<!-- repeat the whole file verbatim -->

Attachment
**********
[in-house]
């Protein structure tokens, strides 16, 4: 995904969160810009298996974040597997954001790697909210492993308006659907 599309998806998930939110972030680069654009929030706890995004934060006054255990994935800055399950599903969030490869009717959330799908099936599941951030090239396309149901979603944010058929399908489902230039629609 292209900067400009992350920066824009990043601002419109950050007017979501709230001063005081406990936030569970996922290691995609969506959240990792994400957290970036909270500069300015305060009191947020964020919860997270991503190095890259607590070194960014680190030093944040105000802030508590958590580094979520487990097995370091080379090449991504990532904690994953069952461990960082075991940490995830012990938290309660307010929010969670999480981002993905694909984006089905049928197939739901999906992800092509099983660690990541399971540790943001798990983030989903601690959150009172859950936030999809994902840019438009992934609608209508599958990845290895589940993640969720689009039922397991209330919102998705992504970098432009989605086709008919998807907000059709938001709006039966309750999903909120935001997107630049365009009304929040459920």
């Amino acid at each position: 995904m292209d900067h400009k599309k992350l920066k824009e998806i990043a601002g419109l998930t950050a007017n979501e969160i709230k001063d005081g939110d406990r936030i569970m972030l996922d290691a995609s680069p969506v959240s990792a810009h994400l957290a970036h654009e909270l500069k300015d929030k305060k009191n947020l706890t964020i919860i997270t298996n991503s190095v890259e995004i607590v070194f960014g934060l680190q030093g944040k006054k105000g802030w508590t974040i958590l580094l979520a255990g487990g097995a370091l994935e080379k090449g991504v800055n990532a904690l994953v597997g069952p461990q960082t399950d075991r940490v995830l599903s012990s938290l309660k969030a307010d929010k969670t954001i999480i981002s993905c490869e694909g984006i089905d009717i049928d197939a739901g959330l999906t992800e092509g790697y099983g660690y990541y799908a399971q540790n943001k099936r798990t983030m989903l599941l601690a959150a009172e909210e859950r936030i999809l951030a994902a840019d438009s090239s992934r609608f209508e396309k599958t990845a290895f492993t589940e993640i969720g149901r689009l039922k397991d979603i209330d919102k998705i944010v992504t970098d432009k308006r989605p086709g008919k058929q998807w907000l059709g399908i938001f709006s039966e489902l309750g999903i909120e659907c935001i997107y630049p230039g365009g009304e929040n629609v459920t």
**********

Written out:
[in-house]
């Protein structure tokens, strides 16, 4: 995904969160810009298996974040597997954001790697909210492993308006659907 599309998806998930939110972030680069654009929030706890995004934060006054255990994935800055399950599903969030490869009717959330799908099936599941951030090239396309149901979603944010058929399908489902230039629609 292209900067400009992350920066824009990043601002419109950050007017979501709230001063005081406990936030569970996922290691995609969506959240990792994400957290970036909270500069300015305060009191947020964020919860997270991503190095890259607590070194960014680190030093944040105000802030508590958590580094979520487990097995370091080379090449991504990532904690994953069952461990960082075991940490995830012990938290309660307010929010969670999480981002993905694909984006089905049928197939739901999906992800092509099983660690990541399971540790943001798990983030989903601690959150009172859950936030999809994902840019438009992934609608209508599958990845290895589940993640969720689009039922397991209330919102998705992504970098432009989605086709008919998807907000059709938001709006039966309750999903909120935001997107630049365009009304929040459920």
């Amino acid at each position: 995904m292209d900067h400009k599309k992350l920066k824009e998806i990043a601002g419109l998930t950050a007017n979501e969160i709230k001063d005081g939110d406990r936030i569970m972030l996922d290691a995609s680069p969506v959240s990792a810009h994400l957290a970036h654009e909270l500069k300015d929030k305060k009191n947020l706890t964020i919860i997270t298996n991503s190095v890259e995004i607590v070194f960014g934060l680190q030093g944040k006054k105000g802030w508590t974040i958590l580094l979520a255990g487990g097995a370091l994935e080379k090449g991504v800055n990532a904690l994953v597997g069952p461990q960082t399950d075991r940490v995830l599903s012990s938290l309660k969030a307010d929010k969670t954001i999480i981002s993905c490869e694909g984006i089905d009717i049928d197939a739901g959330l999906t992800e092509g790697y099983g660690y990541y799908a399971q540790n943001k099936r798990t983030m989903l599941l601690a959150a009172e909210e859950r936030i999809l951030a994902a840019d438009s090239s992934r609608f209508e396309k599958t990845a290895f492993t589940e993640i969720g149901r689009l039922k397991d979603i209330d919102k998705i944010v992504t970098d432009k308006r989605p086709g008919k058929q998807w907000l059709g399908i938001f709006s039966e489902l309750g999903i909120e659907c935001i997107y630049p230039g365009g009304e929040n629609v459920t």